A new state law requiring children be vaccinated is adding an extra layer of stress for many on the first day of school.
Senate Bill 277 took effect in July, and there are reports of students being turned away in areas including Sacramento and San Diego for not having proof of immunization.
Many South Bay schools start classes this week. San Jose Unified, the South Bay's largest school district, is preparing for Wednesday's first day while some vaccine opponents are preparing to stay home.
"I've done my research into it for the past eight years, into the chemical ingredients and side effects," said Tina, a mother of five who has decided to home school her kids. "It used to be measles and chicken pox were rites of passage for kids. Knowing how healthy my children are, I'm not going to subject them to something I don't believe in. It's a basic human right to decide what you put in your body."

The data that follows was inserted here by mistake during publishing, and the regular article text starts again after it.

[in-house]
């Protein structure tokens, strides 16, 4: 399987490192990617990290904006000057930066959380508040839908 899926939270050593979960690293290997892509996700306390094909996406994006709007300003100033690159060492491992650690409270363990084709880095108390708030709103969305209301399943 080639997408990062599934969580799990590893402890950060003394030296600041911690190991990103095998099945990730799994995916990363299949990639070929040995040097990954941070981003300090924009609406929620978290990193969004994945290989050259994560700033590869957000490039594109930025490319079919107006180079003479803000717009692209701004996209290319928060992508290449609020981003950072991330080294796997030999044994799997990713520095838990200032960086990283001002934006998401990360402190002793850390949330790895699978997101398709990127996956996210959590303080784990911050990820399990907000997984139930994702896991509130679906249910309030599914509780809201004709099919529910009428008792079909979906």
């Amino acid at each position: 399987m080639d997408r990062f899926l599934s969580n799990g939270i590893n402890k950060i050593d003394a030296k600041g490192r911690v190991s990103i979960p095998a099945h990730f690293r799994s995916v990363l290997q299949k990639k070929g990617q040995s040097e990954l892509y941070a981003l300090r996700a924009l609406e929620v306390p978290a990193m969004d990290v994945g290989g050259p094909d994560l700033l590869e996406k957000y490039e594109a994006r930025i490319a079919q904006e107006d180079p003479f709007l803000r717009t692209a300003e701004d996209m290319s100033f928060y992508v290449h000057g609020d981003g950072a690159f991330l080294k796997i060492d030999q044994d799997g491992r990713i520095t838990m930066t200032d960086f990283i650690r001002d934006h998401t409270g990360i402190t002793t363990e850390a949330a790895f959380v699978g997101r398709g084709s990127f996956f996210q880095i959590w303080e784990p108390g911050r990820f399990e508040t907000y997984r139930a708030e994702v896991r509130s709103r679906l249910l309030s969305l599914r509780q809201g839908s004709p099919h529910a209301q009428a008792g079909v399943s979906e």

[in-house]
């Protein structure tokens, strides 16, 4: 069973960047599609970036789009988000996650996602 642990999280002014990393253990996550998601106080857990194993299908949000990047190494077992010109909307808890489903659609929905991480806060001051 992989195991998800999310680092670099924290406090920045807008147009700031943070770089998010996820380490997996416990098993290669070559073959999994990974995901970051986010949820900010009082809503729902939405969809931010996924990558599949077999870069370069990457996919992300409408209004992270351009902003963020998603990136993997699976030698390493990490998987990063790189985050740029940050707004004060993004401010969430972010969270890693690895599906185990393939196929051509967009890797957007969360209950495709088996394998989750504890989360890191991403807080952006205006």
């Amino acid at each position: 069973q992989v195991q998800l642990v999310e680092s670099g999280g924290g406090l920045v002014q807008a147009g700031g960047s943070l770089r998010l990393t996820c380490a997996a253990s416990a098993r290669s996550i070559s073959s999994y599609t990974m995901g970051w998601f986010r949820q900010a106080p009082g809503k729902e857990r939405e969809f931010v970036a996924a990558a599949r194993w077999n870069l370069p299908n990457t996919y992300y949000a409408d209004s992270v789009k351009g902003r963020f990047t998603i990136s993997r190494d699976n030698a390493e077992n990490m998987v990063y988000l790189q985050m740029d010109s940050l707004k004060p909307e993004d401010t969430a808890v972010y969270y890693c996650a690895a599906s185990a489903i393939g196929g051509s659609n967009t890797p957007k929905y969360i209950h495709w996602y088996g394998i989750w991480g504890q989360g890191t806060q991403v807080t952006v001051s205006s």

The district's head nurse, Melinda Landau, is dealing with many families turning in immunization forms, even though notifications began during the summer.
Of the district's 32,000 students, only 30 families have sought medical waivers or turned in so-called "personal belief" waivers before the start of the school year.
Landau said students who can't prove immunization or provide medical reason not to will be turned away.
"We're bound by California law," Landau said. "We have to follow the law. We need parents to understand that they need to immunize or have a medical waiver, or their children can't attend school. It's not a matter of us deciding what side of the issue we're on. It's the law."
Santa Clara County's Public Health Department agrees.
"If there's just one of us that isn't immunized, then that person is susceptible to disease and can spread it to others," Dr. George Han, Public Health officer, said.
San Jose Unified said only two families have officially left school. But, as other areas have already found out, the first day will tell.